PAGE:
01/02/13 Neither a castle nor a Douglas to be seen.


Dear mr/ms/ mrs trades descriptions person…imagine my horror when I arrived in Castle Douglas to find, or more correctly not to find….

It has stopped raining so I decided to treat myself to a phone call to the Stewartry resource centre…

‘When were you thinking about visiting?’ Jenny was dealing very well with my excited ramblings.

Simon Bradstreet – he of the Scottish Recovery network fane – had pointed me in the direction of this resource for folk with a mental malady in Castle Douglas.

Bob, the manager did well to sound welcoming. We agreed that I’d wander round in half an hour.

So warm was Bob’s welcome that I momentarily looked behind me to see if one of his long lost friends had arrived.

No, it was me he was greeting.

And that’s kind of how it went. He introduced my to his colleagues – Jenny and the friendly neighbourhood occupational therapist, Vicky from the community mental health team.

We talked openly like old friends – it rapidly became clear they were all passionate about what they do.

I smiled at Bob’s delight at his own delight at what he does. I’m going to ask him to write a little bit for walk a mile – but in crude summary they’re into inclusion. Their goal is to enable folk in a mental pickle to regain their confidence in themselves and their abilities either through social type activities or exploring access to education, work – either voluntary or unpaid.

They have managed to body swerve the department of work and pensions mandatory work programme where folk on benefits are forced to work for their huge incomes (yes, I know, sarcasm is the lowest form of…).

Bob told me about a guy they’d worked with who’d become ill whilst working for the National Trust.

This was a tricky situation in that, like many folk, the staff at the National Trust didn’t have a great understanding of mental health issues.

Bob worked with them and the service user to close the knowledge gap.

The result? The resource centre now has a workshop in the National Trust grounds where they can do National Trusty things.

They also do a range of outdoory things including public path maintenance and beach clearing….outside ‘normal hours’.

I’m glad this practice has spread widely – when I first entered the social workery world we were told that day centres did ‘x’ and they would only provide a service between the hours of…a and b and lunch had to be at…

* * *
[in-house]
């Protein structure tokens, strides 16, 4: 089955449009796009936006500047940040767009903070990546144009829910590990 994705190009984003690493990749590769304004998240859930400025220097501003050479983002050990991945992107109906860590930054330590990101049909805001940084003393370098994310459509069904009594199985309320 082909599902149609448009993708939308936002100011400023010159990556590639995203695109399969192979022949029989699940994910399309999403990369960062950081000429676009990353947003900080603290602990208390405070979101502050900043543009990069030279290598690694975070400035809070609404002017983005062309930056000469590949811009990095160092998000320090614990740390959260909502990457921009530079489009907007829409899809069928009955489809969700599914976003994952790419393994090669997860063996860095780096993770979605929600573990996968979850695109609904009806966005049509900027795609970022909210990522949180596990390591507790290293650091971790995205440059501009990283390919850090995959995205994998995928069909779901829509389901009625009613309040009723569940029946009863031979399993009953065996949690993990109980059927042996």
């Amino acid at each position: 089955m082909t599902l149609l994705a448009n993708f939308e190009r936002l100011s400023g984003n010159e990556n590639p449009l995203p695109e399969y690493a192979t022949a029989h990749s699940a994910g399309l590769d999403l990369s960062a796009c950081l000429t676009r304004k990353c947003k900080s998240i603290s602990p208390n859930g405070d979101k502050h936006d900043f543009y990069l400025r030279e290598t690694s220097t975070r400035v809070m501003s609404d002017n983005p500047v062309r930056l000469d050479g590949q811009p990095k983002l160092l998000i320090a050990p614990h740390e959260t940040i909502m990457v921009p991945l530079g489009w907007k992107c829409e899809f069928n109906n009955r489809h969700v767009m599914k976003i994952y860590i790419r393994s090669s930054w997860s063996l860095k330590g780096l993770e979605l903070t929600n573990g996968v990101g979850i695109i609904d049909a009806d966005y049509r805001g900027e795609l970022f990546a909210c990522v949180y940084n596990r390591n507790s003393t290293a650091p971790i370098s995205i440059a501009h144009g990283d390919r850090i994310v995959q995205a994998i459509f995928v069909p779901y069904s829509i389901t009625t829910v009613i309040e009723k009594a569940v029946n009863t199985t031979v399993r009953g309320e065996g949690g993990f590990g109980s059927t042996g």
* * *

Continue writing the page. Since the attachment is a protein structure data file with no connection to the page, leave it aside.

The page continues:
And another thing…they supported a self employed man when he became unwell. They ensured his business was kept ticking over while he received the treatment he required.

This is particularly challenging when done informally – without the big clumsy legal instruments like guardianship or power of attorney.

But it worked.

I didn’t just take the professional’s word for it – I got to meet a couple of women who used the service – we spoke without any staff around and they were delighted with the centre…they were less delighted with some of their other supports which still seem to be down to individual workers/ postcode/ the rotation of the earth…

The frustrating thing regarding health and social care is that it’s not rocket science. It’s about gaining confidence to facilitate honesty – and then listening – and listening some more .

I left the centre – you can find them here –


with a smile on my face. The sun was shining and some birds were distinctly twitterpated in some nearby trees.

Crows and jackdaws are having altercations and sheep are still terrified of Hubert.

The temperature has dropped like a stone and I’m writing this from the comfort of the Chrisalis – in my tent – in a soggy field. My gloved left hand is clutching the phone while my gradually freezing right hand is dancing over the keys.

I’m going to batten down the hatches now…

Goodnight Mary-Ellen…

Walk a mile


This entry was posted in inequality, mental health, social work, Uncategorized, walking and tagged , , , , , . Bookmark the permalink.

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